Committee finds time frames for security laws too long

THE Abbott government's controversial "foreign fighters" counter-terrorism reforms need to expire earlier than first proposed, and several other key changes should be made before parliament passes the laws, a parliament committee has found.

A report on the second tranche of the government's national security reforms was released on Friday.

It has measures allowing the Attorney-General to declare no-go zones in foreign countries, delay notification warrants and other key measures that should expire two years after the next election.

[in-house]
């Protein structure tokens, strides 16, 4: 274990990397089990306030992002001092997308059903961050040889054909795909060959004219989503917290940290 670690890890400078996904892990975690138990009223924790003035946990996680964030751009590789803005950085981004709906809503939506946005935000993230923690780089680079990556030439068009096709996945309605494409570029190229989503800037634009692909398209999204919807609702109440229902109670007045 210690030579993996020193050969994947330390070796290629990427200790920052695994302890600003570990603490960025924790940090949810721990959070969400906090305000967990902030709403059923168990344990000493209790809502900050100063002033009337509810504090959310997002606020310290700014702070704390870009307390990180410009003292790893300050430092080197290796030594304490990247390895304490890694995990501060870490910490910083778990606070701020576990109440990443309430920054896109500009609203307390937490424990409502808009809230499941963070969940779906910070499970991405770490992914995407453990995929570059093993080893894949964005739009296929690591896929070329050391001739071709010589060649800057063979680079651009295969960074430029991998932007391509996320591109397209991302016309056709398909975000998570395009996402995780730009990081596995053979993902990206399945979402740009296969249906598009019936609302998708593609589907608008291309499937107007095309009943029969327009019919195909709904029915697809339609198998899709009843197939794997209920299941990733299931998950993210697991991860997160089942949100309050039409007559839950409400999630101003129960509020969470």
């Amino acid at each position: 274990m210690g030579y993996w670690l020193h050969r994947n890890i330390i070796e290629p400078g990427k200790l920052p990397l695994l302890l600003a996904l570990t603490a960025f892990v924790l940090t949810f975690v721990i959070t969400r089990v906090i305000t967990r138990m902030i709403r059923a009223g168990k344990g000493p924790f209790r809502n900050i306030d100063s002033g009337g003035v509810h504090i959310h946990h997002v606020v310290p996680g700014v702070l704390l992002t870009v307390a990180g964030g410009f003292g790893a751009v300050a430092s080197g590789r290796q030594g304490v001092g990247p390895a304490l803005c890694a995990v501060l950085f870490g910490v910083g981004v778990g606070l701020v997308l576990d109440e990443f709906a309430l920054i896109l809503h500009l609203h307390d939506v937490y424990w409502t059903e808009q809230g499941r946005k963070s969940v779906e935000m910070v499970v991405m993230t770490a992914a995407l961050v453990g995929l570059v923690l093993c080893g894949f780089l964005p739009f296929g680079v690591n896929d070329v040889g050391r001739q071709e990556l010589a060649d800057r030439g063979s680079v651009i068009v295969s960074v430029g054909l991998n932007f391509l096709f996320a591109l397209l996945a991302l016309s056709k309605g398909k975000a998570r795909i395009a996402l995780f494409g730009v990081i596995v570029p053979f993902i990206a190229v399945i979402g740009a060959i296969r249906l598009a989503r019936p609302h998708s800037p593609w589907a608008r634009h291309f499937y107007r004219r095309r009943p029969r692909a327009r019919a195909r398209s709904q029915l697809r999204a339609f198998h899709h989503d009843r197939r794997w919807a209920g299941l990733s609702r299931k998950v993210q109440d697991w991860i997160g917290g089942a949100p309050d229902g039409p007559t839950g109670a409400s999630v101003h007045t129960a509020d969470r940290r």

The government originally proposed the reforms would last 10 years, before expiring, but the bipartisan committee has recommended the most controversial aspects should expire earlier.

Under the bills, the government would create new penalties for "advocating" and not just "inciting" terrorism and create "no-go zones" in terrorism hotspots.

The committee also called on the government to reduce the time allowed for intelligence officers to notify people after their properties had been searched, under delayed notification warrants, from 18 moths to a year.


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